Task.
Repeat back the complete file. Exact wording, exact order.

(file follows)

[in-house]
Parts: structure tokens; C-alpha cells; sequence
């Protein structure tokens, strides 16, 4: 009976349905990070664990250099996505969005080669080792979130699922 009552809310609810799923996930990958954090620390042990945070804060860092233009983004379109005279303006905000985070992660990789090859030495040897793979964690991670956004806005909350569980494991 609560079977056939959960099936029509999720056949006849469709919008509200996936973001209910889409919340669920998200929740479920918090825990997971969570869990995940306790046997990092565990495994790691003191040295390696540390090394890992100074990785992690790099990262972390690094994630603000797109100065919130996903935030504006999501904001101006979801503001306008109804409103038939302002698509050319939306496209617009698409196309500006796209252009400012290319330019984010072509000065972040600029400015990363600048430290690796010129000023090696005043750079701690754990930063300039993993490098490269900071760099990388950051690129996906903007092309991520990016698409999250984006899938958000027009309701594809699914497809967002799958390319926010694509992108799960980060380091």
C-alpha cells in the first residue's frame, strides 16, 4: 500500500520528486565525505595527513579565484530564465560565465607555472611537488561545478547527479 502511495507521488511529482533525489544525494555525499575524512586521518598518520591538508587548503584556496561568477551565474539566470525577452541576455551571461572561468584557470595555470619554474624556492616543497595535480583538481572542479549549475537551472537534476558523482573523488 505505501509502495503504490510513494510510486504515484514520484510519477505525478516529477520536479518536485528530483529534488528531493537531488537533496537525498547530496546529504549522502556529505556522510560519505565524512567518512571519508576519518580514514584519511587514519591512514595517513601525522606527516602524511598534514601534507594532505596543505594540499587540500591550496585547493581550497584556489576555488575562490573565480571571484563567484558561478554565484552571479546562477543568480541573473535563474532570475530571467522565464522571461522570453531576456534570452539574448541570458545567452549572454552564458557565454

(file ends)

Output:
[in-house]
Parts: structure tokens; C-alpha cells; sequence
């Protein structure tokens, strides 16, 4: 009976349905990070664990250099996505969005080669080792979130699922 009552809310609810799923996930990958954090620390042990945070804060860092233009983004379109005279303006905000985070992660990789090859030495040897793979964690991670956004806005909350569980494991 609560079977056939959960099936029509999720056949006849469709919008509200996936973001209910889409919340669920998200929740479920918090825990997971969570869990995940306790046997990092565990495994790691003191040295390696540390090394890992100074990785992690790099990262972390690094994630603000797109100065919130996903935030504006999501904001101006979801503001306008109804409103038939302002698509050319939306496209617009698409196309500006796209252009400012290319330019984010072509000065972040600029400015990363600048430290690796010129000023090696005043750079701690754990930063300039993993490098490269900071760099990388950051690129996906903007092309991520990016698409999250984006899938958000027009309701594809699914497809967002799958390319926010694509992108799960980060380091």
C-alpha cells in the first residue's frame, strides 16, 4: 500500500520528486565525505595527513579565484530564465560565465607555472611537488561545478547527479 502511495507521488511529482533525489544525494555525499575524512586521518598518520591538508587548503584556496561568477551565474539566470525577452541576455551571461572561468584557470595555470619554474624556492616543497595535480583538481572542479549549475537551472537534476558523482573523488 505505501509502495503504490510513494510510486504515484514520484510519477505525478516529477520536479518536485528530483529534488528531493537531488537533496537525498547530496546529504549522502556529505556522510560519505565524512567518512571519508576519518580514514584519511587514519591512514595517513601525522606527516602524511598534514601534507594532505596543505594540499587540500591550496585547493581550497584556489576555488575562490573565480571571484563567484558561478554565484552571479546562477543568480541573473535563474532570475530571467522565464522571461522570453531576456534570452539574448541570458545567452549572454552564458557565454